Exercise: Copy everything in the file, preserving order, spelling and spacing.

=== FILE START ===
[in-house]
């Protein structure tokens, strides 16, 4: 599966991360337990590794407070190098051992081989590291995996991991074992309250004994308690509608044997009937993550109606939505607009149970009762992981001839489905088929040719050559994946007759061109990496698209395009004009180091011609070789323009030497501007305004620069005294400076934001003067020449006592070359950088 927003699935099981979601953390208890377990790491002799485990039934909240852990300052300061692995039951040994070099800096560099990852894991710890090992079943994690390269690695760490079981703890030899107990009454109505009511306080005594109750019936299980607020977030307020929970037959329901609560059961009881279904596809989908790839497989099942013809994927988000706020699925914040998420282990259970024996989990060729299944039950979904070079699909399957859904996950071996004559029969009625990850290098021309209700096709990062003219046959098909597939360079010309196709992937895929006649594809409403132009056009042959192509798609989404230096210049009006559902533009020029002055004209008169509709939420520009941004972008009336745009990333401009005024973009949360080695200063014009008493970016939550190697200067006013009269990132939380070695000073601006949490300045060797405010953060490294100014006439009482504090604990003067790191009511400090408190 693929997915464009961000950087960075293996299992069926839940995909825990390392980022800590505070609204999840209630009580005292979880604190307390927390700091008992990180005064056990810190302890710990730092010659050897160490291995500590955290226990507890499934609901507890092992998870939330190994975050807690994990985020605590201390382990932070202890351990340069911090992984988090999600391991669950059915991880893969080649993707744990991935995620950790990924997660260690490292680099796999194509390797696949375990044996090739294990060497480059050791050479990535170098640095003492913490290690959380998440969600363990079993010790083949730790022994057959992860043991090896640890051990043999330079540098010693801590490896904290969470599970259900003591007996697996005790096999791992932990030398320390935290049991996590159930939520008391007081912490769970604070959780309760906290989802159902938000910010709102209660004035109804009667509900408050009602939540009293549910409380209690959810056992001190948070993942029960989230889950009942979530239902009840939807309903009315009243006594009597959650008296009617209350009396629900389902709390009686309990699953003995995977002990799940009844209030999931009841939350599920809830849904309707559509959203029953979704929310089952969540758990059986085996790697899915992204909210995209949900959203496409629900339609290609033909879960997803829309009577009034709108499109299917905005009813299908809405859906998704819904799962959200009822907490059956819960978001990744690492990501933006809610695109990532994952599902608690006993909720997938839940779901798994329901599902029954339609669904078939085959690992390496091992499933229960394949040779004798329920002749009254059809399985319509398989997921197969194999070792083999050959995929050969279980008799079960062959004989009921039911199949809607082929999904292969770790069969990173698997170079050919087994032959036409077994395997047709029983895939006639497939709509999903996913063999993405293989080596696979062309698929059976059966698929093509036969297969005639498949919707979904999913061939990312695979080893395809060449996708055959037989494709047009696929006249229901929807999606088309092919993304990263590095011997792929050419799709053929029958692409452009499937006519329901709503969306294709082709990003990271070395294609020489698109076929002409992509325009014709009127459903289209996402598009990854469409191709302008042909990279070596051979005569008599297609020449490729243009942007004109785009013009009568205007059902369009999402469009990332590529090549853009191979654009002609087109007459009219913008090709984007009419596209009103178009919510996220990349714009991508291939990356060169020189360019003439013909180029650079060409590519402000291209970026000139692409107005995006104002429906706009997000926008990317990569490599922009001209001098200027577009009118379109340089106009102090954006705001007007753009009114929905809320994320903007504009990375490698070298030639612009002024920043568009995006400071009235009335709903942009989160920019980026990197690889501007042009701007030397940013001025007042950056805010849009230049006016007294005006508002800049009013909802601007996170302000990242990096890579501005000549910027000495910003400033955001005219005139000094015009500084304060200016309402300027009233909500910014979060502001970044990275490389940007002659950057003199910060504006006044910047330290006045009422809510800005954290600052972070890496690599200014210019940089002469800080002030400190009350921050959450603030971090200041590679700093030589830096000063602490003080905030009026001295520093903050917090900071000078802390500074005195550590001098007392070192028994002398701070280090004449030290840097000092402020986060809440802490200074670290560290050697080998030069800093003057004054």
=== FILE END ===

[in-house]
């Protein structure tokens, strides 16, 4: 599966991360337990590794407070190098051992081989590291995996991991074992309250004994308690509608044997009937993550109606939505607009149970009762992981001839489905088929040719050559994946007759061109990496698209395009004009180091011609070789323009030497501007305004620069005294400076934001003067020449006592070359950088 927003699935099981979601953390208890377990790491002799485990039934909240852990300052300061692995039951040994070099800096560099990852894991710890090992079943994690390269690695760490079981703890030899107990009454109505009511306080005594109750019936299980607020977030307020929970037959329901609560059961009881279904596809989908790839497989099942013809994927988000706020699925914040998420282990259970024996989990060729299944039950979904070079699909399957859904996950071996004559029969009625990850290098021309209700096709990062003219046959098909597939360079010309196709992937895929006649594809409403132009056009042959192509798609989404230096210049009006559902533009020029002055004209008169509709939420520009941004972008009336745009990333401009005024973009949360080695200063014009008493970016939550190697200067006013009269990132939380070695000073601006949490300045060797405010953060490294100014006439009482504090604990003067790191009511400090408190 693929997915464009961000950087960075293996299992069926839940995909825990390392980022800590505070609204999840209630009580005292979880604190307390927390700091008992990180005064056990810190302890710990730092010659050897160490291995500590955290226990507890499934609901507890092992998870939330190994975050807690994990985020605590201390382990932070202890351990340069911090992984988090999600391991669950059915991880893969080649993707744990991935995620950790990924997660260690490292680099796999194509390797696949375990044996090739294990060497480059050791050479990535170098640095003492913490290690959380998440969600363990079993010790083949730790022994057959992860043991090896640890051990043999330079540098010693801590490896904290969470599970259900003591007996697996005790096999791992932990030398320390935290049991996590159930939520008391007081912490769970604070959780309760906290989802159902938000910010709102209660004035109804009667509900408050009602939540009293549910409380209690959810056992001190948070993942029960989230889950009942979530239902009840939807309903009315009243006594009597959650008296009617209350009396629900389902709390009686309990699953003995995977002990799940009844209030999931009841939350599920809830849904309707559509959203029953979704929310089952969540758990059986085996790697899915992204909210995209949900959203496409629900339609290609033909879960997803829309009577009034709108499109299917905005009813299908809405859906998704819904799962959200009822907490059956819960978001990744690492990501933006809610695109990532994952599902608690006993909720997938839940779901798994329901599902029954339609669904078939085959690992390496091992499933229960394949040779004798329920002749009254059809399985319509398989997921197969194999070792083999050959995929050969279980008799079960062959004989009921039911199949809607082929999904292969770790069969990173698997170079050919087994032959036409077994395997047709029983895939006639497939709509999903996913063999993405293989080596696979062309698929059976059966698929093509036969297969005639498949919707979904999913061939990312695979080893395809060449996708055959037989494709047009696929006249229901929807999606088309092919993304990263590095011997792929050419799709053929029958692409452009499937006519329901709503969306294709082709990003990271070395294609020489698109076929002409992509325009014709009127459903289209996402598009990854469409191709302008042909990279070596051979005569008599297609020449490729243009942007004109785009013009009568205007059902369009999402469009990332590529090549853009191979654009002609087109007459009219913008090709984007009419596209009103178009919510996220990349714009991508291939990356060169020189360019003439013909180029650079060409590519402000291209970026000139692409107005995006104002429906706009997000926008990317990569490599922009001209001098200027577009009118379109340089106009102090954006705001007007753009009114929905809320994320903007504009990375490698070298030639612009002024920043568009995006400071009235009335709903942009989160920019980026990197690889501007042009701007030397940013001025007042950056805010849009230049006016007294005006508002800049009013909802601007996170302000990242990096890579501005000549910027000495910003400033955001005219005139000094015009500084304060200016309402300027009233909500910014979060502001970044990275490389940007002659950057003199910060504006006044910047330290006045009422809510800005954290600052972070890496690599200014210019940089002469800080002030400190009350921050959450603030971090200041590679700093030589830096000063602490003080905030009026001295520093903050917090900071000078802390500074005195550590001098007392070192028994002398701070280090004449030290840097000092402020986060809440802490200074670290560290050697080998030069800093003057004054």